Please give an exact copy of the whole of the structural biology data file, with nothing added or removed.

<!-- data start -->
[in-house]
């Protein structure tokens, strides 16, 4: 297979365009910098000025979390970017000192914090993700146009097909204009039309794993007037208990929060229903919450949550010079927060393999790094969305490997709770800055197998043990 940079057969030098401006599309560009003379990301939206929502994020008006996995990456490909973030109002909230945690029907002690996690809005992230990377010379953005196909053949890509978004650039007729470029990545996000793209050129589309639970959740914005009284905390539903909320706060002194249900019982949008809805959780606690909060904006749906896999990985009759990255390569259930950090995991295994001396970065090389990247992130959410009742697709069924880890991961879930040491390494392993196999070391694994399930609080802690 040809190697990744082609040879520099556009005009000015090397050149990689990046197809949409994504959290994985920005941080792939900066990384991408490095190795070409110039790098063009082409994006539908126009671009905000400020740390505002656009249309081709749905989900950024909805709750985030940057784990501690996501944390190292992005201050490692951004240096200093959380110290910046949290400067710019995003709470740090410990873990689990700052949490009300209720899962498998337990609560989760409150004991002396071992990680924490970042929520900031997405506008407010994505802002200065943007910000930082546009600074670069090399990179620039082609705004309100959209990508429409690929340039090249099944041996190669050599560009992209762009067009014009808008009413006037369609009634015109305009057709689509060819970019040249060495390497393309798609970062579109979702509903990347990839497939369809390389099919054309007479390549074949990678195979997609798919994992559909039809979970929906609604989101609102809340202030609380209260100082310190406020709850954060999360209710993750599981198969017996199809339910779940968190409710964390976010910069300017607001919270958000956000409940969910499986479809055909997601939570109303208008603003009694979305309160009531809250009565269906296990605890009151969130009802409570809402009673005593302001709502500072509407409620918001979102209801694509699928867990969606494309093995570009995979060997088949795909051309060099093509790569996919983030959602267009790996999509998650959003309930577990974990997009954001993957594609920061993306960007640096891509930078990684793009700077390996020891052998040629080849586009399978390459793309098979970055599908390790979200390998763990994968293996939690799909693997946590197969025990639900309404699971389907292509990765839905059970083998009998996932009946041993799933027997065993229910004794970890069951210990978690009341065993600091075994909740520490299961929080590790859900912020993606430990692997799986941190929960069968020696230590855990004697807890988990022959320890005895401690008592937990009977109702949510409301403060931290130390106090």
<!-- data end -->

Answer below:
[in-house]
């Protein structure tokens, strides 16, 4: 297979365009910098000025979390970017000192914090993700146009097909204009039309794993007037208990929060229903919450949550010079927060393999790094969305490997709770800055197998043990 940079057969030098401006599309560009003379990301939206929502994020008006996995990456490909973030109002909230945690029907002690996690809005992230990377010379953005196909053949890509978004650039007729470029990545996000793209050129589309639970959740914005009284905390539903909320706060002194249900019982949008809805959780606690909060904006749906896999990985009759990255390569259930950090995991295994001396970065090389990247992130959410009742697709069924880890991961879930040491390494392993196999070391694994399930609080802690 040809190697990744082609040879520099556009005009000015090397050149990689990046197809949409994504959290994985920005941080792939900066990384991408490095190795070409110039790098063009082409994006539908126009671009905000400020740390505002656009249309081709749905989900950024909805709750985030940057784990501690996501944390190292992005201050490692951004240096200093959380110290910046949290400067710019995003709470740090410990873990689990700052949490009300209720899962498998337990609560989760409150004991002396071992990680924490970042929520900031997405506008407010994505802002200065943007910000930082546009600074670069090399990179620039082609705004309100959209990508429409690929340039090249099944041996190669050599560009992209762009067009014009808008009413006037369609009634015109305009057709689509060819970019040249060495390497393309798609970062579109979702509903990347990839497939369809390389099919054309007479390549074949990678195979997609798919994992559909039809979970929906609604989101609102809340202030609380209260100082310190406020709850954060999360209710993750599981198969017996199809339910779940968190409710964390976010910069300017607001919270958000956000409940969910499986479809055909997601939570109303208008603003009694979305309160009531809250009565269906296990605890009151969130009802409570809402009673005593302001709502500072509407409620918001979102209801694509699928867990969606494309093995570009995979060997088949795909051309060099093509790569996919983030959602267009790996999509998650959003309930577990974990997009954001993957594609920061993306960007640096891509930078990684793009700077390996020891052998040629080849586009399978390459793309098979970055599908390790979200390998763990994968293996939690799909693997946590197969025990639900309404699971389907292509990765839905059970083998009998996932009946041993799933027997065993229910004794970890069951210990978690009341065993600091075994909740520490299961929080590790859900912020993606430990692997799986941190929960069968020696230590855990004697807890988990022959320890005895401690008592937990009977109702949510409301403060931290130390106090």